Thursday, June 30, 2011

Charles Baudelaire (1821-1867)


by: Charles Baudelaire

N Nature's temple living pillars rise,
And words are murmured none have understood,
And man must wander through a tangled wood
Of symbols watching him with friendly eyes.

As long-drawn echoes heard far-off and dim
Mingle to one deep sound and fade away;
Vast as the night and brilliant as the day,
Colour and sound and perfume speak to him.

Some perfumes are as fragrant as a child,
Sweet as the sound of hautboys, meadow-green;
Others, corrupted, rich, exultant, wild,

Have all the expansion of things infinite:
As amber, incense, musk, and benzoin,
Which sing the sense's and the soul's delight.

Monday, June 27, 2011

H. C. Hartmann

a drawing board of winter ...

a drawing board of winter,
everything pro forma,
the evening's riders above.

wish I had a clear eye
and a sense for stars.

I am forty years old.

my legs have been sewn into
a single boot.

I am a hopper
among runners.


Sunday, June 26, 2011

Czeslaw Milosz (1911-2004)

Love by Czeslaw Milosz
Love means to learn to look at yourself
The way one looks at distant things
For you are only one thing among many.
And whoever sees that way heals his heart,
Without knowing it, from various ills—
A bird and a tree say to him: Friend.

Then he wants to use himself and things
So that they stand in the glow of ripeness.
It doesn’t matter whether he knows what he serves:
Who serves best doesn’t always understand.

Saturday, June 25, 2011

Anna Akhmatova

The Call
(From the "Middle Night Poems")
1963Which a sonata will you be
Hidden by me in – with a care?
How uneasily, for me
Will call you, utterly unfair
Because so close and so good
You were for me, tho’ for a moment…
Your dream – dissolving in a solvent,
Where death – just levy to the mute.

Friday, June 24, 2011

Pierre Unik (1910-1945)

The Manless Society

Morning trickles over the bruised vegetables
like a drop of sweat over the lines of my hand
I crawl over the ground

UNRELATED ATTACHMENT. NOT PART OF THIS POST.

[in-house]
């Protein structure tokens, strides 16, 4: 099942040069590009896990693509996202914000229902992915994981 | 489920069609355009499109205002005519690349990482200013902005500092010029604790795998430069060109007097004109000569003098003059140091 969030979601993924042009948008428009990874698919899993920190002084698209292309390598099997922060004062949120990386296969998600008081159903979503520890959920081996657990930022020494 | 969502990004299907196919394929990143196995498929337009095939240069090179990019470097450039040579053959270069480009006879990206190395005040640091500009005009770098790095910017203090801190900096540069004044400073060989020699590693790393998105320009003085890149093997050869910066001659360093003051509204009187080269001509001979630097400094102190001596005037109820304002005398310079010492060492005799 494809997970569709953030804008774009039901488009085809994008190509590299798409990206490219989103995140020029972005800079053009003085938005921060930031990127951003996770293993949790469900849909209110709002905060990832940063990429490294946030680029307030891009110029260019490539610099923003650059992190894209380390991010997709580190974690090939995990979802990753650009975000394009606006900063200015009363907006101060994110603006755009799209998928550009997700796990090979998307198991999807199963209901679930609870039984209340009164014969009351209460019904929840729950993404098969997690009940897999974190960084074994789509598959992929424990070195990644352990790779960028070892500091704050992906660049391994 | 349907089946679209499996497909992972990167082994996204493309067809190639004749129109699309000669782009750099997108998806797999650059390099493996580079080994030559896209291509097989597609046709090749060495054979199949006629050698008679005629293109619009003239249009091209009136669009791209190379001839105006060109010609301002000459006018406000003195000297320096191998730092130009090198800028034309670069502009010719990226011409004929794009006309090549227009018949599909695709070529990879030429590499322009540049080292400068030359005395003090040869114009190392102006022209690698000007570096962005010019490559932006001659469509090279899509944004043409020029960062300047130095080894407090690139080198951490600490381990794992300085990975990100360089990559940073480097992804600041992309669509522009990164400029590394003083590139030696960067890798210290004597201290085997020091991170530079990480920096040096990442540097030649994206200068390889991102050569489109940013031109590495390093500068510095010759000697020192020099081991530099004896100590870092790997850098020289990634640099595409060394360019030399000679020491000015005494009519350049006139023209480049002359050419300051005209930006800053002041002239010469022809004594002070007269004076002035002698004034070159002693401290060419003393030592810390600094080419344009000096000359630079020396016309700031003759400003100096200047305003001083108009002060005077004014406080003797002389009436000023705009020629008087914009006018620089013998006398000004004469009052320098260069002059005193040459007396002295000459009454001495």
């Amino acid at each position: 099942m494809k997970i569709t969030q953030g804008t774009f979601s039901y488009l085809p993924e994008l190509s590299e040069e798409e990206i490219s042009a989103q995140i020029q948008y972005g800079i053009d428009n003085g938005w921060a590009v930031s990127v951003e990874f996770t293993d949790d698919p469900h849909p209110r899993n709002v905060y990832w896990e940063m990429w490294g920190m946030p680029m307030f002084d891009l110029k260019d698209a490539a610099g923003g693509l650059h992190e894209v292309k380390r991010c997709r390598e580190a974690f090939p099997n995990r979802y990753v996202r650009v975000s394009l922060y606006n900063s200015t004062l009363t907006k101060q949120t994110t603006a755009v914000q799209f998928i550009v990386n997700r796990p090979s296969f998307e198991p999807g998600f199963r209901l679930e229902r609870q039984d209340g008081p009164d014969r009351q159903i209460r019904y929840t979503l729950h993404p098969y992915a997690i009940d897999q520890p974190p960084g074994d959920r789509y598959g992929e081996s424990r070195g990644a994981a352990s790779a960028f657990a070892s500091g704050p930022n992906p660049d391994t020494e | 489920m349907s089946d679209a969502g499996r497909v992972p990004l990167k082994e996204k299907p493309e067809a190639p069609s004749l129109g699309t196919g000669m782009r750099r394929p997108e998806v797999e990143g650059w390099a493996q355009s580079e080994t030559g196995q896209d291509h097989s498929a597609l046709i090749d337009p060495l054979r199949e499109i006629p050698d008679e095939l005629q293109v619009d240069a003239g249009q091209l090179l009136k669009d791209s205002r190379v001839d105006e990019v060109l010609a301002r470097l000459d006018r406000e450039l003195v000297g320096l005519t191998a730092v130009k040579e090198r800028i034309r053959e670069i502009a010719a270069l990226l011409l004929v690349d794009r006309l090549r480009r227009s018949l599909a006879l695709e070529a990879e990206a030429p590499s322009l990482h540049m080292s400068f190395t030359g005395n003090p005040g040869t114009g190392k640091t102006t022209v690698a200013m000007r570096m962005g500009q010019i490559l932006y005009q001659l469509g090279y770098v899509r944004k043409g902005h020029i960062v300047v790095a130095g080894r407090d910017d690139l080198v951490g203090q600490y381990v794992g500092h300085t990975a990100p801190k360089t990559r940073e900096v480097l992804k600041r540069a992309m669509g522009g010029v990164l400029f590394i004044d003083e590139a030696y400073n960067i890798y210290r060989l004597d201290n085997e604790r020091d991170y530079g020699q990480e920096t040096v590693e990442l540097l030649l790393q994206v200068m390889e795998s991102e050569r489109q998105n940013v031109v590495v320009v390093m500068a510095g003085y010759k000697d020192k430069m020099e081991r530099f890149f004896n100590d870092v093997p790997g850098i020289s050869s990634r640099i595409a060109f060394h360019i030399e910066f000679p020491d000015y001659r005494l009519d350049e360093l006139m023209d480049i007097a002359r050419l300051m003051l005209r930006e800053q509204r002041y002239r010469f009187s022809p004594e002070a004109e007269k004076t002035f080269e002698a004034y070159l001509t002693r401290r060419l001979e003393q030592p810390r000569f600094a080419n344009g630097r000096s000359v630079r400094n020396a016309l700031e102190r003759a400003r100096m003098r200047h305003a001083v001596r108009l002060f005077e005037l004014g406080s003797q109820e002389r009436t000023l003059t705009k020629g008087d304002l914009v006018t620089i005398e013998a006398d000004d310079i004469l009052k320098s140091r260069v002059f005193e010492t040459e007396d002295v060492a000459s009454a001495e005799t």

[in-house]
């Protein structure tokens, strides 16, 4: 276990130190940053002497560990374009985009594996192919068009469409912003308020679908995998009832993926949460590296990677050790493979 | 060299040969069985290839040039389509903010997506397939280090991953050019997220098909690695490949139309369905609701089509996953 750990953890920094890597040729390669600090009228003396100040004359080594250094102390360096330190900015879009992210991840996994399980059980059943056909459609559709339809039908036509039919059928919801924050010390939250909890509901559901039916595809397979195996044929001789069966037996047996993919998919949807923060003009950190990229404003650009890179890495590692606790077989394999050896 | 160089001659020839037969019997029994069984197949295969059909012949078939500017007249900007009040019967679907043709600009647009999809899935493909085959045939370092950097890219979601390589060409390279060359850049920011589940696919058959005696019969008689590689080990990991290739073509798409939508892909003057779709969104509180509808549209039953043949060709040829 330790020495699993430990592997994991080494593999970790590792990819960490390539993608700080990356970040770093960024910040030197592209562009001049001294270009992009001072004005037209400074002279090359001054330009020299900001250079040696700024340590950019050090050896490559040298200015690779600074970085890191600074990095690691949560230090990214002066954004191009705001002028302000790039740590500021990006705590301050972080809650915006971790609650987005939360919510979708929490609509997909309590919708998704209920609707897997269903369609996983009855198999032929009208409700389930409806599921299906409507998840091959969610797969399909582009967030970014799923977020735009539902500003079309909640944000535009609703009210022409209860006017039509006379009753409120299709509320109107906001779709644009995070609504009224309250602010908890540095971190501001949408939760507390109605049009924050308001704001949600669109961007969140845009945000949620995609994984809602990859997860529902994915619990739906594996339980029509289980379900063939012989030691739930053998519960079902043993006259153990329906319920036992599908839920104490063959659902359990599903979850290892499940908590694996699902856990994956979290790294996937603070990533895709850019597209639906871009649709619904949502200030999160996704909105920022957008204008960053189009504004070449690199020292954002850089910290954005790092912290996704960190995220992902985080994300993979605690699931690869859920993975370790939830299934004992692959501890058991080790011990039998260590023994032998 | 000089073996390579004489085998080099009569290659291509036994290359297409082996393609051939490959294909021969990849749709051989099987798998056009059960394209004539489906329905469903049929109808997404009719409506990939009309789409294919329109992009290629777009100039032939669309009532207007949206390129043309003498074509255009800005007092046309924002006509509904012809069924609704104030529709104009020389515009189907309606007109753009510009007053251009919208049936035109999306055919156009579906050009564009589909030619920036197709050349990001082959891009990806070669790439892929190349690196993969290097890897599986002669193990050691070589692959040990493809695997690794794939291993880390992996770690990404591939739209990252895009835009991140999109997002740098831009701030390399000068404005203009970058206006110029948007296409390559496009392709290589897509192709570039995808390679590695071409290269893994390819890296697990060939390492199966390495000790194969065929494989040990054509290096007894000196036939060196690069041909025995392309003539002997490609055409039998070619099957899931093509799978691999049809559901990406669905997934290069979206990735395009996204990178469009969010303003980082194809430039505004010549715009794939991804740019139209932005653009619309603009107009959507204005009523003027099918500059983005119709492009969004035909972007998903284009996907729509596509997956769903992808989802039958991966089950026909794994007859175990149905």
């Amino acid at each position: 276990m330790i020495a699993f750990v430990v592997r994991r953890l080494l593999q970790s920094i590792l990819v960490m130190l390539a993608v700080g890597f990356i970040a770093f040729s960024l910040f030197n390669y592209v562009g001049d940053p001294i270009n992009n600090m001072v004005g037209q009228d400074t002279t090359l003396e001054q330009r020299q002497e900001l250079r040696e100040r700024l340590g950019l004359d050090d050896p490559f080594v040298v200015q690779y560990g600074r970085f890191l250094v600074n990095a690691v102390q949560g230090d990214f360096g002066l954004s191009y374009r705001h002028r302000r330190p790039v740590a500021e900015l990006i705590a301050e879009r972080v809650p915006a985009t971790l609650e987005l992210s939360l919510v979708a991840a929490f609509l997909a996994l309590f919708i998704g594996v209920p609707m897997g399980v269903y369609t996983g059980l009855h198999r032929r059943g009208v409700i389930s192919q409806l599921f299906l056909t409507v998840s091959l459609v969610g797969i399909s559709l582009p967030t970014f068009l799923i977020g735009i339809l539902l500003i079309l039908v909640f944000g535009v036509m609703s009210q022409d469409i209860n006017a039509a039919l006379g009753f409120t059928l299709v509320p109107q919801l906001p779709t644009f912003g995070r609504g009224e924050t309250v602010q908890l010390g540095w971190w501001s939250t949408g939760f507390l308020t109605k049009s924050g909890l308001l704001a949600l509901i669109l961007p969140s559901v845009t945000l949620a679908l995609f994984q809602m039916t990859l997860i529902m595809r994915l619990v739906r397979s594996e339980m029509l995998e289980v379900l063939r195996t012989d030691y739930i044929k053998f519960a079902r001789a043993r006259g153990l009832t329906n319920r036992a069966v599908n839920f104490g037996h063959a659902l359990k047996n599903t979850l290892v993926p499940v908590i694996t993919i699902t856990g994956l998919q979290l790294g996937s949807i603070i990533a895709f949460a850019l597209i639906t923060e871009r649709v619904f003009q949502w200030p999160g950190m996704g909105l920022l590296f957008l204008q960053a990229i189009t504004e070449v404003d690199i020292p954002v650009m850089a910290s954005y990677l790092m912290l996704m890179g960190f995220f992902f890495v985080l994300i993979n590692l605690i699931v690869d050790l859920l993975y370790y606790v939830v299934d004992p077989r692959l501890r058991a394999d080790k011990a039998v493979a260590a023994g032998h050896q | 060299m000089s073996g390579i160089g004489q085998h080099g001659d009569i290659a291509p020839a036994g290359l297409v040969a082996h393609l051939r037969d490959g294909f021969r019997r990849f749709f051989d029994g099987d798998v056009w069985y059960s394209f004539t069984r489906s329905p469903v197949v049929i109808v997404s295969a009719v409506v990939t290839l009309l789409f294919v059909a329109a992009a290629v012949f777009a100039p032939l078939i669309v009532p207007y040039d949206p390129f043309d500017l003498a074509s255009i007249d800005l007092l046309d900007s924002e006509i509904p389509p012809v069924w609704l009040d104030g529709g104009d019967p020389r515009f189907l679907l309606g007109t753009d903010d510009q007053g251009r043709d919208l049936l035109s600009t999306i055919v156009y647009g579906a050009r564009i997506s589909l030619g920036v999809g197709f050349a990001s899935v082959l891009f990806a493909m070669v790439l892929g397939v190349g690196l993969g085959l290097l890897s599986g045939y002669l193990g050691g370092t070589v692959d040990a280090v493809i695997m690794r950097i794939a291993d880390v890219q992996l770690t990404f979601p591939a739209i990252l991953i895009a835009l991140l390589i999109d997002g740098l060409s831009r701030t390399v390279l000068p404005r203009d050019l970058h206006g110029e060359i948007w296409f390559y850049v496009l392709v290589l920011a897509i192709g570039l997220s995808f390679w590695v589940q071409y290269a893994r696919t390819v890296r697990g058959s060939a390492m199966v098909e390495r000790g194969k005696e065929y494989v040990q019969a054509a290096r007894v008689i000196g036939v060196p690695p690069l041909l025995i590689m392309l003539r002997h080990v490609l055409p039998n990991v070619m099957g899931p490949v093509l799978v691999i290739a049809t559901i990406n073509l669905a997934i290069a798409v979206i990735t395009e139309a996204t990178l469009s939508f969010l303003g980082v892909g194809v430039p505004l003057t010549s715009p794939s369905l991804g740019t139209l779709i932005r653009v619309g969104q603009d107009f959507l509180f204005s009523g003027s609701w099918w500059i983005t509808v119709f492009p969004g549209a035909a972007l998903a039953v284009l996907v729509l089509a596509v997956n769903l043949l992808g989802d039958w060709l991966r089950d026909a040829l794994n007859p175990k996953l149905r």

with stem and wrinkled mouth
the sun swells into the canals of monstrous leaves
which recover cemeteries harbours houses
with the same sticky green zeal
then with disturbing intensity there passes through my mind
the absurdity of human groupings
in these lines of closely packed houses
like the pores of the skin
in the poignant void of terrestrial space
I hear the crying of birds of whom it used to be said
that they sang and implacable resembled stones
I see flocks of houses munching the pith of the air
factories which sing as birds once sang
roads which lose themselves in harvests of salt
pieces of sky which become dry on verdigris moss
a pulley's creaking tells us that a bucket rises in a well
it is full of limpid blood
which evaporates in the sun
nothing else will trouble this circuit on the ground
until evening
which trembles under the form of an immense pinned butterfly
at the entrance of a motionless station.

Thursday, June 23, 2011

Charles Simic


Where it says snow
read teeth-marks of a virgin
Where it says knife read
you passed through my bones
like a police-whistle
Where it says table read horse
Where it says horse read my migrant's bundle
Apples are to remain apples
Each time a hat appears
think of Isaac Newton
reading the Old Testament
Remove all periods
They are scars made by words
I couldn't bring myself to say
Put a finger over each sunrise
it will blind you otherwise
That damn ant is still stirring
Will there be time left to list
all errors to replace
all hands guns owls plates
all cigars ponds woods and reach
that beer-bottle my greatest mistake
the word I allowed to be written
when I should have shouted
her name

Wednesday, June 22, 2011

Rainer Maria Rilke (1875-1926)

Time and Again

TIme and again, however well we know the landscape of love,
and the little church-yard with lamenting names,
and the frightfully silent ravine wherein all the others
end: time and again we go out two together,
under the old trees, lie down again and again
between the flowers, face to face with the sky.

Tuesday, June 21, 2011

Charles Bukowski (1920 - 1994)

A Smile To Remember

we had goldfish and they circled around and around
in the bowl on the table near the heavy drapes
covering the picture window and
my mother, always smiling, wanting us all
to be happy, told me, 'be happy Henry!'
and she was right: it's better to be happy if you
but my father continued to beat her and me several times a week while
raging inside his 6-foot-two frame because he couldn't
understand what was attacking him from within.

my mother, poor fish,
wanting to be happy, beaten two or three times a
week, telling me to be happy: 'Henry, smile!
why don't you ever smile?'

and then she would smile, to show me how, and it was the
saddest smile I ever saw

one day the goldfish died, all five of them,
they floated on the water, on their sides, their
eyes still open,
and when my father got home he threw them to the cat
there on the kitchen floor and we watched as my mother

Monday, June 20, 2011